Federal investigators have made their way to Soldotna to look for a possible cause of the plane crash that happened late Sunday morning. All 10 people on board were killed.
The fixed-wing aircraft was reportedly engulfed in flames when first responders, including Soldotna Police and Alaska State Troopers, arrived on the scene. Trooper Spokesperson Megan Peters said firefighters were not able to immediately get to the plane because of the flames. Authorities were able to recover all of the remains of the victims and send them to the State Medical Examiner’s Office in Anchorage for positive identification.
Soldotna Police Officer Mark Berestoff said they do have an idea of where the passengers are from.
“We believe that… the passengers that were involved were from South Carolina. And we’re working very closely with the South Carolina authorities to try to identify family members and make confirmation as far as who was here and identification,” he said.
The plane went down a little after 11 a.m. Firefighters and police were still combing through the charred remains of the plane a few hours later when I arrived. It was lying on one side of the runway with the tail partially separated from the body of the aircraft. People were standing in the lot next to the runway watching authorities work. Some were crying while others stood looking shocked. Several vehicles came and went over the course of an hour to catch a glimpse of the wreckage.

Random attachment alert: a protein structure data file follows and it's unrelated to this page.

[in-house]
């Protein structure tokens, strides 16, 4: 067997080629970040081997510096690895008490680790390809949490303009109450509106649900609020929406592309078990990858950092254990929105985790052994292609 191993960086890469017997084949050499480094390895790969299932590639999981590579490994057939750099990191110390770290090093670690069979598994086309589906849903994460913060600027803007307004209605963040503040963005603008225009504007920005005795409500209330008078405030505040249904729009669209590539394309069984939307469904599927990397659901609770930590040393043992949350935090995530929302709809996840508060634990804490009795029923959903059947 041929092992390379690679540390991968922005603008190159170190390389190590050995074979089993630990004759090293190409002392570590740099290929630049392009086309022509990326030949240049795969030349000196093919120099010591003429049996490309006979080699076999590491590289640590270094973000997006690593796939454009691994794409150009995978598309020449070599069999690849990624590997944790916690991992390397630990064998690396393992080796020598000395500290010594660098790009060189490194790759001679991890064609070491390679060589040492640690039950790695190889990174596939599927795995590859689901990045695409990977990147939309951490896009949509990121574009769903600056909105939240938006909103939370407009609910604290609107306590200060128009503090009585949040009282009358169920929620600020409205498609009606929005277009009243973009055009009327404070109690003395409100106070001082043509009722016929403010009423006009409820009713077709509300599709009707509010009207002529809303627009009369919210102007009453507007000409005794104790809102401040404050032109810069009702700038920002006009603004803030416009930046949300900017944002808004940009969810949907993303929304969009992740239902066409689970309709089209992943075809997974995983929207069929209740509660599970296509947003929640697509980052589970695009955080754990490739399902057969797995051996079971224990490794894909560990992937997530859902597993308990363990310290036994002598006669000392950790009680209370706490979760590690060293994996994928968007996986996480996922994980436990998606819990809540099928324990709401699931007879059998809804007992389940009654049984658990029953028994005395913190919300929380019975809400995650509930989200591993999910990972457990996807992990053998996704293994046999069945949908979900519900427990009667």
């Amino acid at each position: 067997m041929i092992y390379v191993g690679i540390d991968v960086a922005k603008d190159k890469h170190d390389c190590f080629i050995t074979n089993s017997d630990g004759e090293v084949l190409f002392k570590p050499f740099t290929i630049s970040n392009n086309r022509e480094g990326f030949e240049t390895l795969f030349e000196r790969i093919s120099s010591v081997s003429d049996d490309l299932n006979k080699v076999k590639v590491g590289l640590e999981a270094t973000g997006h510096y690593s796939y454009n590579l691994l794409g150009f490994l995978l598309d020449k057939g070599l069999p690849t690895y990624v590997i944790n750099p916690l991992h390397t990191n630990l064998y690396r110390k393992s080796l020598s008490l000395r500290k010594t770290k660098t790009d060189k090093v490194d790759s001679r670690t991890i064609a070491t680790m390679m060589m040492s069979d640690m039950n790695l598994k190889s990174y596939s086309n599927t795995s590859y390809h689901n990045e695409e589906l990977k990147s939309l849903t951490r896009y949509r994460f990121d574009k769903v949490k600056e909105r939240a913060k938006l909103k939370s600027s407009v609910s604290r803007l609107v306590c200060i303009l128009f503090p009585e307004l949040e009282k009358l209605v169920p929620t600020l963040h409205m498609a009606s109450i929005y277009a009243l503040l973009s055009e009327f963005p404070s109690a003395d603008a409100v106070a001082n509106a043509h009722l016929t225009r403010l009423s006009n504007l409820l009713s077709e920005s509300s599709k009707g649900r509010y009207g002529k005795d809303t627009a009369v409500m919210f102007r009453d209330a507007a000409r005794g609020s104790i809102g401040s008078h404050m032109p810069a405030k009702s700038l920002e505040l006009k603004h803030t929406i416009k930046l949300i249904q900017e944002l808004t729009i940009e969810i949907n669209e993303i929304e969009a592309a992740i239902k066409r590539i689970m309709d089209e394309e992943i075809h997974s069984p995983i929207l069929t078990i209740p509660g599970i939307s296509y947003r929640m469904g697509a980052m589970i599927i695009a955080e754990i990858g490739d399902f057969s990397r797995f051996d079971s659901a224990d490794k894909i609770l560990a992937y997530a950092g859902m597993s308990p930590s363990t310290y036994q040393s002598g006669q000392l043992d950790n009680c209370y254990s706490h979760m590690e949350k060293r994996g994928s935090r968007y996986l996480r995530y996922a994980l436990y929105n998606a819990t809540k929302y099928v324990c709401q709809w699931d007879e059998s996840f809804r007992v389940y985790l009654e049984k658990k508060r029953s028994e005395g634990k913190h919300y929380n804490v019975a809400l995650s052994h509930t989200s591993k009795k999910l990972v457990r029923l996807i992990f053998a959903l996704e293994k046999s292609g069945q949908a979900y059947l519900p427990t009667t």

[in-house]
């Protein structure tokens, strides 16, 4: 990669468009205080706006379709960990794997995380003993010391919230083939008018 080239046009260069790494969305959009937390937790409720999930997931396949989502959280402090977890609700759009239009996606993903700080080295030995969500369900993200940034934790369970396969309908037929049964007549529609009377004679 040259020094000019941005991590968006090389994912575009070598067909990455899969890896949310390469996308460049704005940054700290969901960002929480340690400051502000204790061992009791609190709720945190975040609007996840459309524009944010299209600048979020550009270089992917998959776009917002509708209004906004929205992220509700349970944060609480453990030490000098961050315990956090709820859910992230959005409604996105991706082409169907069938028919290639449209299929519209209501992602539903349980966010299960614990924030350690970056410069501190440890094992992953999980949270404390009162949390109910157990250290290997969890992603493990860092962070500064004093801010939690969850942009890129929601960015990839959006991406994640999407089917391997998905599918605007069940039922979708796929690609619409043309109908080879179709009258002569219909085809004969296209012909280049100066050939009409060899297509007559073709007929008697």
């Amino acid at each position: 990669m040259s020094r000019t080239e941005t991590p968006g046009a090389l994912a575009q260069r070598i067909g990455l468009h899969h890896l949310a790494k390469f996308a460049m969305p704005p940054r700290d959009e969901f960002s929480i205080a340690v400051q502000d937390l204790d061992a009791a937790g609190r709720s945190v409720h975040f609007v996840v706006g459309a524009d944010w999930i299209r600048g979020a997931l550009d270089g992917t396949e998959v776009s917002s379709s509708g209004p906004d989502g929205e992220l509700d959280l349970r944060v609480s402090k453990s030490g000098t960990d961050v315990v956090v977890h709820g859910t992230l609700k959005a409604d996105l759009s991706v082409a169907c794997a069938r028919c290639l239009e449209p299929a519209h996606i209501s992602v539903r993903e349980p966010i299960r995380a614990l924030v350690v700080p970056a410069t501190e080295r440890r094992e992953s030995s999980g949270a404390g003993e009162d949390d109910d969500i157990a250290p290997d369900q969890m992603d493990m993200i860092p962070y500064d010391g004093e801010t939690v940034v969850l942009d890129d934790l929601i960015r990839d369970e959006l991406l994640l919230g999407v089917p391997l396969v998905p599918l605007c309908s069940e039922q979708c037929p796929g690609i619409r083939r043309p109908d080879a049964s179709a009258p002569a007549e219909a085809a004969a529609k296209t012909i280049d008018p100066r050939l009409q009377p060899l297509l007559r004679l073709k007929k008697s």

One man drove up with a dog in the bed of his truck. As he moved closer, he put his hand against his mouth and shook his head. He said was a friend of the pilot, Rediske Air owner Walter Rediske, but didn’t want to say anything else. Other vehicles pulled up. Some people got out and asked for details, but police were not saying anything at that time.
It’s possible the passengers were either heading to or arriving from Bear Mountain Lodge. It’s located in Chinitna Bay at the southern end of Lake Clark National Park. Co-owner Mac McGahan said he did have flights scheduled with Rediske Air for that day, but declined to say anything else due to the ongoing investigation.
The National Transportation Safety Board has sent investigators from Washington DC to determine what caused the plane to crash and catch fire. According to the National Weather Service, conditions at the time of the crash were cloudy with a temperature of 55 degrees. Winds were out of the west at about 5 miles per hour and there was visibility of about 10 miles.
The plane itself was a de Havilland Canada DHC-3 Otter. That style of aircraft has a maximum capacity of 11 passengers and was built between 1951 and 1967. The DHC-3 Otter is the same type of craft Senator Ted Stevens and four others were killed in in a crash near Dillingham in August 2010. At the time NTSB investigators ruled out any mechanical problems with the plane as the cause. Instead the report blamed quote “temporary unresponsiveness” on the part of the pilot, Terry Smith.